The Netherlands is considering whether to allow maintenance of Dutch-made machines for making advanced semiconductors and exported to China despite a ban announced this week on sending new models.
Liesje Schreinemacher, the trade minister, told journalists she had not yet decided on whether to permit servicing and replacement parts for existing machines after the clampdown on exports designed to restrict Chinese access to the most powerful semiconductors.
The Hague is under pressure from the US to starve Beijing of the latest technology, while China has been lobbying it to keep supply lines open.
Schreinemacher, speaking to reporters ahead of an EU ministerial meeting in Stockholm, said the “details still need to be worked out”.
“The Chinese have asked us before . . . to not disturb value chains much when it comes to chips. And, of course, servicing is an important part when you have a machine. We do take those concerns very seriously.”
She told the Dutch parliament on Wednesday that the government would introduce export controls on the “most advanced” machines because they could produce chips for sophisticated weapons.
That would include some of the deep (DUV) immersion lithography tools made by Dutch company ASML, which would need licences for sale overseas. The government has never allowed the export of the most capable extreme (EUV) machines to China.
ASML said it believed the new curbs would include the Twinscan NXT:2000i, which was first shipped in 2019, and later models that make high- capability chips.
Schreinemacher said she would outline the full details of the regime before the summer. The deal was agreed with the US and Japan in January but the controls do not go as far as those imposed by Washington, which is trying to increase its technological lead over China.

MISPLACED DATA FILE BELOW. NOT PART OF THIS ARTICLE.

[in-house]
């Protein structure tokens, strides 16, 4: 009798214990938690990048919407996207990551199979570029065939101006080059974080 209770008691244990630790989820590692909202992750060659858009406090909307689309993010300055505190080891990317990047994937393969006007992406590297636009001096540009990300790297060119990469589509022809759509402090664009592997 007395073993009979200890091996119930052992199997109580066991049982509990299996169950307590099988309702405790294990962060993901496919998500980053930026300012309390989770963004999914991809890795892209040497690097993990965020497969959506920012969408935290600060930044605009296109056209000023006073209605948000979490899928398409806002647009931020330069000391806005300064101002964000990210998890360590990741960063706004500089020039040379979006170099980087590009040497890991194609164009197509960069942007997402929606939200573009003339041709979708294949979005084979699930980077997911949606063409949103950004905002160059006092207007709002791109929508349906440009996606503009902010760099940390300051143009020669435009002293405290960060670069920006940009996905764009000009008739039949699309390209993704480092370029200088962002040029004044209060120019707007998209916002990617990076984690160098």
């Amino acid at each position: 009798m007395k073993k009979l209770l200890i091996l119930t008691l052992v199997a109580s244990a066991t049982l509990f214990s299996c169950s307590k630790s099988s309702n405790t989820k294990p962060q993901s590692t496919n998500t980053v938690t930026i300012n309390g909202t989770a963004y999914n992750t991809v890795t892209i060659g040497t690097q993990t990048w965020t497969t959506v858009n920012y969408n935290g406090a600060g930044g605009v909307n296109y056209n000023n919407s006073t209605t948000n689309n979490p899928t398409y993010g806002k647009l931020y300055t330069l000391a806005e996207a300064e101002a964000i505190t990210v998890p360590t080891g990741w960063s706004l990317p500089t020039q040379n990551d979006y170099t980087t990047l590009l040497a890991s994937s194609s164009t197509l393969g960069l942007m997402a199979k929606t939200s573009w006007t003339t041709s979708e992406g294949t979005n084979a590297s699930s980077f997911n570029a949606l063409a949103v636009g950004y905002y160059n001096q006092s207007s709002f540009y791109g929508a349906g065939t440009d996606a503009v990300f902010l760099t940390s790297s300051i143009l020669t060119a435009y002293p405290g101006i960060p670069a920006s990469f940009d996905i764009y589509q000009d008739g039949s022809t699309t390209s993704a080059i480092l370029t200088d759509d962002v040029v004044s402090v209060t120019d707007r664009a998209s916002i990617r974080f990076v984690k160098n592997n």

Tokyo has not yet made an announcement on its new measures.
The Dutch minister denied the US had pressured her government. “This decision was really a unilateral decision. It was not a tit-for-tat deal,” she said.
However, she called for an increased role for the EU in co-ordinating export controls. National governments are in charge of them because they are a matter of national security. She said Brussels should amend its regulations this year so that member states can all choose to adopt the same restrictions.
“I think to show that we are one united European Union and show that we are a geopolitical bloc, it would be preferable if all member states would adopt this legislation,” she said, although no others can make the most advanced chipmaking machines.
The EU’s trade commissioner said on Thursday that he also favoured greater co-operation between the 27 member states. Valdis Dombrovskis said he was consulting them on an “EU approach”.
“Russian aggression in Ukraine highlighted the risks of member states adopting national controls without much co-ordination to address their pressing national security considerations,” he said. “We need a stronger EU role to ensure coherence in our policy on security, trade and technology.”
He said it was also necessary to ensure that member states did not undercut each other, with one sending products to a third country that were banned by another. He acknowledged that it was a “very sensitive matter”.
Schreinemacher made clear that decisions should remain with national governments. “There are Dutch real economic interests involved as well,” she said. She was not prepared to “put them in a basket for Europe to negotiate with . . . That’s why I believe it’s a national competence.”